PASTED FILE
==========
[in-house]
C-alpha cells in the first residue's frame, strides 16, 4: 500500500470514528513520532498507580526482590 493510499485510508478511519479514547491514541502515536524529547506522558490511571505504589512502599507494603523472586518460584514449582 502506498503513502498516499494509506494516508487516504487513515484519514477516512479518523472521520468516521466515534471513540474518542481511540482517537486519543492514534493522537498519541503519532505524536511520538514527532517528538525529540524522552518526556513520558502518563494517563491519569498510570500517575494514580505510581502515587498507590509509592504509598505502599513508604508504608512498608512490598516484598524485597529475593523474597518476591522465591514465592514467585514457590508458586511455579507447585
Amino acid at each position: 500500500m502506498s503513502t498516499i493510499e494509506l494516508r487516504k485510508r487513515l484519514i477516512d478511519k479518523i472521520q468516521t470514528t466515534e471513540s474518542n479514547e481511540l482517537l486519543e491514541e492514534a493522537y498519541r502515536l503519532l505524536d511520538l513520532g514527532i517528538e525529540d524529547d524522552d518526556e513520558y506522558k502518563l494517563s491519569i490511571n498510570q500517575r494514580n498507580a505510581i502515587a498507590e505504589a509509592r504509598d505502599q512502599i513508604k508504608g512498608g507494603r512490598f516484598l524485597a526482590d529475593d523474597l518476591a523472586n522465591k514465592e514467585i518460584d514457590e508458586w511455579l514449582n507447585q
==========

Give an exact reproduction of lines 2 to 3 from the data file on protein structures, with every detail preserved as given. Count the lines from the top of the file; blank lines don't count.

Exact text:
C-alpha cells in the first residue's frame, strides 16, 4: 500500500470514528513520532498507580526482590 493510499485510508478511519479514547491514541502515536524529547506522558490511571505504589512502599507494603523472586518460584514449582 502506498503513502498516499494509506494516508487516504487513515484519514477516512479518523472521520468516521466515534471513540474518542481511540482517537486519543492514534493522537498519541503519532505524536511520538514527532517528538525529540524522552518526556513520558502518563494517563491519569498510570500517575494514580505510581502515587498507590509509592504509598505502599513508604508504608512498608512490598516484598524485597529475593523474597518476591522465591514465592514467585514457590508458586511455579507447585
Amino acid at each position: 500500500m502506498s503513502t498516499i493510499e494509506l494516508r487516504k485510508r487513515l484519514i477516512d478511519k479518523i472521520q468516521t470514528t466515534e471513540s474518542n479514547e481511540l482517537l486519543e491514541e492514534a493522537y498519541r502515536l503519532l505524536d511520538l513520532g514527532i517528538e525529540d524529547d524522552d518526556e513520558y506522558k502518563l494517563s491519569i490511571n498510570q500517575r494514580n498507580a505510581i502515587a498507590e505504589a509509592r504509598d505502599q512502599i513508604k508504608g512498608g507494603r512490598f516484598l524485597a526482590d529475593d523474597l518476591a523472586n522465591k514465592e514467585i518460584d514457590e508458586w511455579l514449582n507447585q